Franz Sedlacek, Storm, 1932
Born 1891 in Breslau, Franz Sedlacek went to high school in Linz and eventually studied chemistry at the Technical University in Vienna. In 1913, he is one of the founding members of the artists group MAERZ (March), which was joined later by Alfred Kubin. His first graphic works were printed in magazines such as Die Muskete (The Musket) and Simplicissimus.
After having served in the First World War, Franz Sedlacek moved to Vienna and became increasingly engaged in oil painting. He participated for the first time in an exhibition of the Vienna Secession in 1920. His material existence was guaranteed by an employment as curator for the chemistry department at the Technical Museum in Vienna.
Franz Sedlacek, Übungswiese (Training Ground), 1926
In 1923, Sedlacek married Maria Albrecht. The couple raised two daughters. The following year, he participated in the Austrian Art Exhibition 1900-1924 shown in the Vienna Künstlerhaus. Subsequently, Franz Sedlacek became one of the internationally best known Austrian artists of the interwar period. He took part in the 1929 International Exhibition in Barcelona, where he received the Gold Medal for painting - his first international award. One year later he was shown in the Museum of Modern Art in New York as part of a presentation of contemporary Austrian art, and received the Austrian State Prize in 1937.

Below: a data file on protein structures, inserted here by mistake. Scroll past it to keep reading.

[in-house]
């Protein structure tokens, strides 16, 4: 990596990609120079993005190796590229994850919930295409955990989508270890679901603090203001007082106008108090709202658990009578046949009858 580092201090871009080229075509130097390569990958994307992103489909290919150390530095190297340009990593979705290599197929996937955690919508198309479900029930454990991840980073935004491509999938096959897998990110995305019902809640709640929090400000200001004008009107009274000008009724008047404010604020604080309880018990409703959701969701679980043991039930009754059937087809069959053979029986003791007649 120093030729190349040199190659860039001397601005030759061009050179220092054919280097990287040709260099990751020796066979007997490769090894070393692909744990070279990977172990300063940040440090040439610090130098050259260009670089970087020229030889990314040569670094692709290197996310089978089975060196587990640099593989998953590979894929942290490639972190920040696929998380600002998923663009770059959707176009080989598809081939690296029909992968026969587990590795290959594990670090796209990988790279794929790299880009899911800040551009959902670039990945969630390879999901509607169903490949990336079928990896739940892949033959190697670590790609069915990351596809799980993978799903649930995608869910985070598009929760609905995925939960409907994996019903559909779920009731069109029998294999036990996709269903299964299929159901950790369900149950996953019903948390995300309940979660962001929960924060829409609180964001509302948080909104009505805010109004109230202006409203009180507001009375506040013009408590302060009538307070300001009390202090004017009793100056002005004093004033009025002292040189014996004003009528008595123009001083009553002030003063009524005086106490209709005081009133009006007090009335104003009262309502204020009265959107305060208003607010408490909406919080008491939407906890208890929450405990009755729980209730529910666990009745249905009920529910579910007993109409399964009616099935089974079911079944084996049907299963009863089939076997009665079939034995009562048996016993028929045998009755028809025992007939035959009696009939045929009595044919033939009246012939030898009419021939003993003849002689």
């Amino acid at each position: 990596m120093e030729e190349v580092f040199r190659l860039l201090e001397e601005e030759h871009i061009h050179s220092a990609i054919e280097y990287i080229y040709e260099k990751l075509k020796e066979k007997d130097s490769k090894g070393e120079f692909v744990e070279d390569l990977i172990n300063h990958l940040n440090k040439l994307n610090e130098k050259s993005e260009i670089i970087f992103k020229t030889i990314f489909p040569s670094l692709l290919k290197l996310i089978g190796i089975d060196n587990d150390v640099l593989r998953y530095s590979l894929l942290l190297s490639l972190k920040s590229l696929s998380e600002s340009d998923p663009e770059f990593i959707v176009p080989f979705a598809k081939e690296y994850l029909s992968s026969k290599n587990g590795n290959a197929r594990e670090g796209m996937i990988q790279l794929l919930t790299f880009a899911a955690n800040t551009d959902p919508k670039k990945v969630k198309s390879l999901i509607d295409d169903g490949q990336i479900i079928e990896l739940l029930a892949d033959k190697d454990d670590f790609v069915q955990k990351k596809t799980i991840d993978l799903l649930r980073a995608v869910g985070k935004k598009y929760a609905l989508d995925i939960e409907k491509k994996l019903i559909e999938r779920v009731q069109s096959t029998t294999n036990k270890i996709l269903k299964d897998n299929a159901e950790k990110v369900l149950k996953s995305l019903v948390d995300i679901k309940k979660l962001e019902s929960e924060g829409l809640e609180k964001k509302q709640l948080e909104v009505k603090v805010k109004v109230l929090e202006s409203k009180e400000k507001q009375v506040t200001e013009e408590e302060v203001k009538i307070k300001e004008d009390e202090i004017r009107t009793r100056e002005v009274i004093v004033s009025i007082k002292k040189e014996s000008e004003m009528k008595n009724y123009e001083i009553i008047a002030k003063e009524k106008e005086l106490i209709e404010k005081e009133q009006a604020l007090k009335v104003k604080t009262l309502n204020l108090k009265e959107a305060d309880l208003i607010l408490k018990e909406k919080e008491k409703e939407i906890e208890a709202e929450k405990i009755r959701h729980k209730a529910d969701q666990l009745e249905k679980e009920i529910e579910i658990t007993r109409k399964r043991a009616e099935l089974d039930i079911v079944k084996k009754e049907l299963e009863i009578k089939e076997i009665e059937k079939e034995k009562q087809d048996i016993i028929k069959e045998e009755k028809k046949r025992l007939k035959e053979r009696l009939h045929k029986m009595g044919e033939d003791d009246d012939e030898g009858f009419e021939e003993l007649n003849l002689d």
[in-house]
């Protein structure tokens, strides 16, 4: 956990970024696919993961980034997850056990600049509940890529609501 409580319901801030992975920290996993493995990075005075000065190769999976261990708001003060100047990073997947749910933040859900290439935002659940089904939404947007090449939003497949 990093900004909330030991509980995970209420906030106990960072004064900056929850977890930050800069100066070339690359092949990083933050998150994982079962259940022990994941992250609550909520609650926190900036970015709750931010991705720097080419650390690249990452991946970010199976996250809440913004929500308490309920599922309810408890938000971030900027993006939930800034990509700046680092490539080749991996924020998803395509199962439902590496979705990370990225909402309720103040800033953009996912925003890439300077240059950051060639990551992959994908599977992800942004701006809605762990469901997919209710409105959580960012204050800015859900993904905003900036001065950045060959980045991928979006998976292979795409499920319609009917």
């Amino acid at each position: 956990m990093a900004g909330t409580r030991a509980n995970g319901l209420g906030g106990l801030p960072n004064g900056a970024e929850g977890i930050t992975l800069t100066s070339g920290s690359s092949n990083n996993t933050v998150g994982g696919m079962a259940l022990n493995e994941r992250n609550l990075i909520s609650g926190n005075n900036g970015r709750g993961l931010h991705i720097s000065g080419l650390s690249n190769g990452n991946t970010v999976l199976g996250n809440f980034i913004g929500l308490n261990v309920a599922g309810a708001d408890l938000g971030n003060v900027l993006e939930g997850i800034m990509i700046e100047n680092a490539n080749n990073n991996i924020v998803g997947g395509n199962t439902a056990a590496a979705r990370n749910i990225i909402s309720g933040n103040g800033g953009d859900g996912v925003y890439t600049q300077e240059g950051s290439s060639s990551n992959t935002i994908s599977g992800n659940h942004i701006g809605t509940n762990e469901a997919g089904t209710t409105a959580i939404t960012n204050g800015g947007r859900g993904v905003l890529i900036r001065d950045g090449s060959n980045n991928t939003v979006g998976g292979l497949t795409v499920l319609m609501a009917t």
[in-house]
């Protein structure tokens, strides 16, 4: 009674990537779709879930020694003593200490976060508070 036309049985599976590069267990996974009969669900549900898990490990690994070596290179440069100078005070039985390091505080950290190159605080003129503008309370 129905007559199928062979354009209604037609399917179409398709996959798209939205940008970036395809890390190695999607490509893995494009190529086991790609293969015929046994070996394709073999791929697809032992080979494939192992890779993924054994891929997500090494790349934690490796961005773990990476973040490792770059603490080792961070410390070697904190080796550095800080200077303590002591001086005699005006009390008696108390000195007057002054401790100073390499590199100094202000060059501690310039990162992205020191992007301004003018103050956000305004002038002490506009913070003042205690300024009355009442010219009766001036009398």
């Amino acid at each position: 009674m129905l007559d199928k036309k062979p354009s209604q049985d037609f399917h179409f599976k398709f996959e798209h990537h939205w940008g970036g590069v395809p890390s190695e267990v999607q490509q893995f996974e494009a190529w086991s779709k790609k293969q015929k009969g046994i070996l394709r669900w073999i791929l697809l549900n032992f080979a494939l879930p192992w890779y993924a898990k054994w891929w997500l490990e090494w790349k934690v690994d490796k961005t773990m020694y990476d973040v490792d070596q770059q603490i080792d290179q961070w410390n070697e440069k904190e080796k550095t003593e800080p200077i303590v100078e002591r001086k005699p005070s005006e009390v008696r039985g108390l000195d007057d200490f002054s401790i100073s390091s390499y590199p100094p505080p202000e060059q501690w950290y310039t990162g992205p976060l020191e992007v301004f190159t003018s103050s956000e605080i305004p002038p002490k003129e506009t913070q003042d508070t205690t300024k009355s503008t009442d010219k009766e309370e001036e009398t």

In the late twenties Sedlacek became a close friend of the painter Herbert Reyl-Hanisch (who portraied his wife Maria in 1930). Like Reyl-Hanisch's and Rudolf Wacker's work Franz Sedlacek's style oscillates between Magic Realism and New Objectivity. His themes are fantastic and surreal. Hybrids and caricatured figures predominate. The mood is often depressed and threatening as you can see in the following canvas, called Moulage Studio (Moulages are wax anatomical models of diseases and wounds):
Drafted by the German Wehrmacht in 1939, Sedlacek was sent to Norway, Stalingrad and Poland, where he was listed as missing in 1945. Only in 1972, Franz Sedlacek was declared legally dead. After the war, Sedlacek's oeuvre was almost forgotten, and only since the 1990s he was exhibited again. A collection of his works is on permanent exhibition at the Leopold Museum in the Museumsquartier in Vienna, including his 1931 bat painting Song in the Twilight:I have collected more of Franz Sedlacek's works in a Flickr set which you can see here.